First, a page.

Mandated school start date may change

In News by Reporter News

When classes begin for many school districts may depend on what the Texas Legislature does this Spring.

The Pearland ISD Board of Trustees last week approved a school year calendar for 2015-16 in which the first day of school is Aug. 24 — a calendar that is much like previous years and with the same start date as the majority of public school districts.

However, it is possible that the Texas Legislature may change its stance this year, and allow public school districts to begin the year earlier than the fourth Monday in August. If so, PISD reports, the district could be one of many in the state that may choose to modify the calendar so that the school year ends earlier than the first week of June.

“There does seem to be some momentum at the state level for allowing school districts to start earlier than the fourth Monday in August,” PISD Superintendent John Kelly said, “and if that prevails, apparently that is going to come down to a contest between the school district wishes and the tourism industry, and that’s already started to happen.”

The tentative last day of school on the current calendar is June 2.

“Once people realize that an earlier start means you do not have to go into June with classes, parents appreciate it,” Kelly said. “They may like the late start, but they don’t realize that a late start also means a late ending because of the required number of (instructional) days.”

School start dates are a topic of debate since the recent filing two bills, one of which would allow public school districts the flexibility to start school as early as the second Monday in August.

The state law pushing school start dates back went into effect in 2007, and advocates cite savings on high August air conditioning bills.

“The tourism industry believes they make more money by starting school later and using more of August,” Kelly said. “We would counter that and say, ‘What’s the difference between that and the first few days of June?’”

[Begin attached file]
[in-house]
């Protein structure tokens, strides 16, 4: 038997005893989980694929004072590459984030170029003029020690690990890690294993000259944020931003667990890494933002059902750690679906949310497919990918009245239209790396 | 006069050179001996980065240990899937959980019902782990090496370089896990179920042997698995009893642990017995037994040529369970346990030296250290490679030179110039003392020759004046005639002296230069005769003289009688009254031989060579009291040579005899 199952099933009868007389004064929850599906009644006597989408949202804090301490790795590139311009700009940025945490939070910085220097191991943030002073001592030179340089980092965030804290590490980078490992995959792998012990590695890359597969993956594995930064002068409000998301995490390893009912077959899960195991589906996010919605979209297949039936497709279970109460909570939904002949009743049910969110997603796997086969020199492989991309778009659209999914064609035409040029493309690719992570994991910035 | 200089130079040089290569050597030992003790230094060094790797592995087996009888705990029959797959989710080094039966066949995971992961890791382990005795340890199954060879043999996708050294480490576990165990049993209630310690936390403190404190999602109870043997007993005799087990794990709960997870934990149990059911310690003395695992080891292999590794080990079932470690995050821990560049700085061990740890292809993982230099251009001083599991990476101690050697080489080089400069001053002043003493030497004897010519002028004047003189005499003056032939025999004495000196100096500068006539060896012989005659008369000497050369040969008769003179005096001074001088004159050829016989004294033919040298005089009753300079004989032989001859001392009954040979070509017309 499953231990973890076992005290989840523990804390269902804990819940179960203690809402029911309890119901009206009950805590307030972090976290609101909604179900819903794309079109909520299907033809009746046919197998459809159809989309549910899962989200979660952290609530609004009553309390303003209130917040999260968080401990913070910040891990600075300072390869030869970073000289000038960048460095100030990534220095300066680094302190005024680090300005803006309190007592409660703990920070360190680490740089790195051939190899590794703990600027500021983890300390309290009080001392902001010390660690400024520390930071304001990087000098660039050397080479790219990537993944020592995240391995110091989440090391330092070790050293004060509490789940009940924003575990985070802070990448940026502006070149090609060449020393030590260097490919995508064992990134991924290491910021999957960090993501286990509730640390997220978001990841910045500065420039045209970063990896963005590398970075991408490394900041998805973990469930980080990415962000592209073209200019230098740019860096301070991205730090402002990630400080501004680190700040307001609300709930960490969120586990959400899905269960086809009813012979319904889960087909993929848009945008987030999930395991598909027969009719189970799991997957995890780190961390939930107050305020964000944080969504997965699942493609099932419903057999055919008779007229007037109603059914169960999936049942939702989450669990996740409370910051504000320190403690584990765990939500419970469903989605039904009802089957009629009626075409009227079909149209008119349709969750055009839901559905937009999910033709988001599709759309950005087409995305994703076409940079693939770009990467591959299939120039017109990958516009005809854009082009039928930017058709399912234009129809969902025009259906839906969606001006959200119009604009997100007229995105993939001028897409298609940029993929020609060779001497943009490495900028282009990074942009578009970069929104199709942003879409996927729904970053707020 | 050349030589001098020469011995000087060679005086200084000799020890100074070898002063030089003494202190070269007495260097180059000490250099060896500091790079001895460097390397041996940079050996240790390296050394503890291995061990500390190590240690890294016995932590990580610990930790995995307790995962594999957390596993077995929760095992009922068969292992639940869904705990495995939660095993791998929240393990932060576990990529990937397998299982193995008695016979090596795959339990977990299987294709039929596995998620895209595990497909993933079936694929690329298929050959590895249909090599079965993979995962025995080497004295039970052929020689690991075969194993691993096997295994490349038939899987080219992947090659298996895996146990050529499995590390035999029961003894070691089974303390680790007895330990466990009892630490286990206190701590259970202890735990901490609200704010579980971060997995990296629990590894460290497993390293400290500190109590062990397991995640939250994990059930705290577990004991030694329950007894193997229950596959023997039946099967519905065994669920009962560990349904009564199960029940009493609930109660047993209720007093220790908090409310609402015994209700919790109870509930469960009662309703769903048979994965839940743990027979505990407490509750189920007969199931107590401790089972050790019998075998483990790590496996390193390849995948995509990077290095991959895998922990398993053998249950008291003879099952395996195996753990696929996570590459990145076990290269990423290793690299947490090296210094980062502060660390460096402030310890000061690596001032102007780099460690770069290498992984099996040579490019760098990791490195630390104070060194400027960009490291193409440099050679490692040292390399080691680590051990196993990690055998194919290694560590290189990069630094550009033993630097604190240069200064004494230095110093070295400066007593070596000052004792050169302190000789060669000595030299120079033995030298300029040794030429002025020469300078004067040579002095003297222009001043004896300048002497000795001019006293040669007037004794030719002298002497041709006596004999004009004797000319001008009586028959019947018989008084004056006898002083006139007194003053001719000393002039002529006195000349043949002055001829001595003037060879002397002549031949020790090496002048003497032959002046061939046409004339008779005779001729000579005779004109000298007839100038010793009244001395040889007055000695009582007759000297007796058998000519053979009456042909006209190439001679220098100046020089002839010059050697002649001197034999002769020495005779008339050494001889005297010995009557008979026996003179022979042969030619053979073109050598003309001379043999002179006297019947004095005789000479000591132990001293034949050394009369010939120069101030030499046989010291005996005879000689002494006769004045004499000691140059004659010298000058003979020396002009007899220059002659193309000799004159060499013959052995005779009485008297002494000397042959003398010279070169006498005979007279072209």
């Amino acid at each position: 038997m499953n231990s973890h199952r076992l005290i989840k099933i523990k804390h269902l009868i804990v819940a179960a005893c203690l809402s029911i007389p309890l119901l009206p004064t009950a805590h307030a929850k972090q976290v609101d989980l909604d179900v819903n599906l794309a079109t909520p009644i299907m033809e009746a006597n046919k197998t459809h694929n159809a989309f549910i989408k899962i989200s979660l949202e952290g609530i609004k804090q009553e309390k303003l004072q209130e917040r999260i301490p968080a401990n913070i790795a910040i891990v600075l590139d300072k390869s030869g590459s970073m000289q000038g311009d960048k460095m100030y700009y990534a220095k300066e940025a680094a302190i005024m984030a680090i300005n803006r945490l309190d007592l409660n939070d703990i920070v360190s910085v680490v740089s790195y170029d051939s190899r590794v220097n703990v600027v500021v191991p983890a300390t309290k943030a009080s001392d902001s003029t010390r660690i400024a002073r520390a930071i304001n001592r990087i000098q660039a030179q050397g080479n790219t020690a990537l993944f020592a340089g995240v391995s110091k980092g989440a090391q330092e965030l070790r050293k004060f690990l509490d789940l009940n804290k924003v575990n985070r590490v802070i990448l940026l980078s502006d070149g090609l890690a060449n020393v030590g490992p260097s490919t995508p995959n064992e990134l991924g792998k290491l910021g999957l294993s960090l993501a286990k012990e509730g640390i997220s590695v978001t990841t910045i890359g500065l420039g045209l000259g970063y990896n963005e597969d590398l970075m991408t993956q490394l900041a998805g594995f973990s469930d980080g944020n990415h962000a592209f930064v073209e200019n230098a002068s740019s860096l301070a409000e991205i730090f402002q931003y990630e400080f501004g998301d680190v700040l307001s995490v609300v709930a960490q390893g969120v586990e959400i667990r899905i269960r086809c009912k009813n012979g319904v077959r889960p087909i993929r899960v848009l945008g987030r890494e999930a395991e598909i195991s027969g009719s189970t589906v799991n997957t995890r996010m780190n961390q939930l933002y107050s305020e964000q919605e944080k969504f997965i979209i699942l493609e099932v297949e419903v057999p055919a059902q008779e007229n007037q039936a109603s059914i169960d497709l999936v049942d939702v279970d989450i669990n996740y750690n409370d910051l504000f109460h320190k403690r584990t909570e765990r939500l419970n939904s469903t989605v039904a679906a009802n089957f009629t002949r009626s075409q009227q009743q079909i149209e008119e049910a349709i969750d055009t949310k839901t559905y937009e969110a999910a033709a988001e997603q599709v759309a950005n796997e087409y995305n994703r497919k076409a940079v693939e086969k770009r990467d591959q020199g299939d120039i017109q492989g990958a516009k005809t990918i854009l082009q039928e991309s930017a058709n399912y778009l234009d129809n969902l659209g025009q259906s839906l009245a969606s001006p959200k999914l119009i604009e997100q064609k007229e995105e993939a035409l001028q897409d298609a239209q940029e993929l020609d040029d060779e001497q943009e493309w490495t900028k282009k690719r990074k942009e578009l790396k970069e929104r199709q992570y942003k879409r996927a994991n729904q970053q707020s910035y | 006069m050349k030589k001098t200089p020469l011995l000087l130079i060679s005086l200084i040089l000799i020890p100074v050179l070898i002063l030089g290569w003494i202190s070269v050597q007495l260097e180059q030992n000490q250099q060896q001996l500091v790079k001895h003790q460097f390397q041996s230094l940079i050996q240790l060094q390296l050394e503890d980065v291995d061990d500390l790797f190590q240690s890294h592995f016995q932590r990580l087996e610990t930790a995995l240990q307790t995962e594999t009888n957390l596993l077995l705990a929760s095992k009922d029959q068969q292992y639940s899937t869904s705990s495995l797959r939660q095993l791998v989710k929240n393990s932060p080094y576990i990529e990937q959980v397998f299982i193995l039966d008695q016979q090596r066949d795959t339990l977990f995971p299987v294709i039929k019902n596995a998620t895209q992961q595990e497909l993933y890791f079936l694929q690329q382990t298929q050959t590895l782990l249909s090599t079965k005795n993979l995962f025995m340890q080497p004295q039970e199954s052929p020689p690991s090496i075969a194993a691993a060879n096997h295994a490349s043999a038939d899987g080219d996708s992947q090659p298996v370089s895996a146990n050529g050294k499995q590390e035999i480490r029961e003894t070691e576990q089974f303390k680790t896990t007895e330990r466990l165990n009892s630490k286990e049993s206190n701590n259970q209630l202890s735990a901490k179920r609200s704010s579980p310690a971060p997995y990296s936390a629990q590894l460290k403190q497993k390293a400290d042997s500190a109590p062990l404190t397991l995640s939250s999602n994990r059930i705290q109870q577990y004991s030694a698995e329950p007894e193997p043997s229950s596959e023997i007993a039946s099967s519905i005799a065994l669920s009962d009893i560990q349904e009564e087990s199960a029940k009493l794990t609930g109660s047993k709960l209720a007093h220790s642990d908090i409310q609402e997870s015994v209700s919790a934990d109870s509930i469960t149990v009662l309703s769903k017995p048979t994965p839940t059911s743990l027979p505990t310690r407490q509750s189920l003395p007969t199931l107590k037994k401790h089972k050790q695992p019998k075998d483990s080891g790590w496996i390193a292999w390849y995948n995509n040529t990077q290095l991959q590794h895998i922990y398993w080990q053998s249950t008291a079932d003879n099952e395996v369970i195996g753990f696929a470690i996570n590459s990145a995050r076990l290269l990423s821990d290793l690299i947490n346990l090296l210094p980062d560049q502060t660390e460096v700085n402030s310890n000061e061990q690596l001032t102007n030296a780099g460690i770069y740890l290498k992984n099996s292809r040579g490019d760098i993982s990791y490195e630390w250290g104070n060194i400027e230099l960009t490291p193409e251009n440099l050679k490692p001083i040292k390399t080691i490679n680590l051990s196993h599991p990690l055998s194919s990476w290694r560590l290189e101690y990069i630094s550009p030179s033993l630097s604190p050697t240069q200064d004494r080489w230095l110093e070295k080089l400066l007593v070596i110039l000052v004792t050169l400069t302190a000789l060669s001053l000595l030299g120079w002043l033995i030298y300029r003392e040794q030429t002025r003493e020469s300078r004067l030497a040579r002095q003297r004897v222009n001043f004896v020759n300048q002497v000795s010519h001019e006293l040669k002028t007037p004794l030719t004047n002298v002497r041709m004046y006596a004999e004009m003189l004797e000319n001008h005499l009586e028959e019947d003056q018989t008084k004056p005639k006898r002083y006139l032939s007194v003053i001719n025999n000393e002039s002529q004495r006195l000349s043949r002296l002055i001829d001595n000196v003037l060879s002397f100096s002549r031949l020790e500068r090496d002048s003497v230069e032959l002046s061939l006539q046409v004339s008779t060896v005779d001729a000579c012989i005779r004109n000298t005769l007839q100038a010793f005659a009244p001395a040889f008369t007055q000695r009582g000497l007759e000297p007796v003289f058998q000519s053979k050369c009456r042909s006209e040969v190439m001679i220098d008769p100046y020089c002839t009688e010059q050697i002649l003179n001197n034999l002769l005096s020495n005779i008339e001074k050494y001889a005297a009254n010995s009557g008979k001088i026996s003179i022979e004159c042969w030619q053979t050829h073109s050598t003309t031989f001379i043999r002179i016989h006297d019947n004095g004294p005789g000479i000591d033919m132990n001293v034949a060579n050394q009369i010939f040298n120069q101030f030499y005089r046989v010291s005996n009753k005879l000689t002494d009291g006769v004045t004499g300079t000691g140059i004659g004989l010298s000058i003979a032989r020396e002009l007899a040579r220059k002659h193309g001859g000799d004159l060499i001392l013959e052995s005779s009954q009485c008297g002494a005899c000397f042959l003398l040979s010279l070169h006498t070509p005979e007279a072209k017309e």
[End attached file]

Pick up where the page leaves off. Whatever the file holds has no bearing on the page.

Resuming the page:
Another problem that would involve graduating seniors, he added, is an overlap issue with colleges that begin summer sessions on the first of June.

Before the law went into effect, most Texas school districts obtained waivers to start the year in early or mid-August. Those who oppose the later start date state it doesn’t allow enough time to prepare students for standardized testing or to take final exams before the winter break.

The semester imbalance created by the later start date was a concern cited by PISD Trustee Virgil Gant, who cast the lone vote against the proposed calendar.

“Given the rules constraining us, there’s almost no way to make it better,” Gant said of the currently approved school calendar.

Another factor in the decision for the 2015-16 year is those who plan early around the published calendar. The district already has received calls from parents who are planning their year, Kelly said.

“The board may say, ‘As much as we’d like to move it earlier, they don’t have sufficient notice,” he said.

A last-minute change, Trustee Pam Boegler pointed out, affects far more than just teachers and students.

It could be April or May before the Legislature announces such a decision.

“There are a lot of things coming back before schools starts besides teachers,” she said. “Drama, choir, band, football, volleyball – it affects a whole lot of people if we approve this and then change it later.”

The current approved 2015-16 calendar is posted online at the district’s website,

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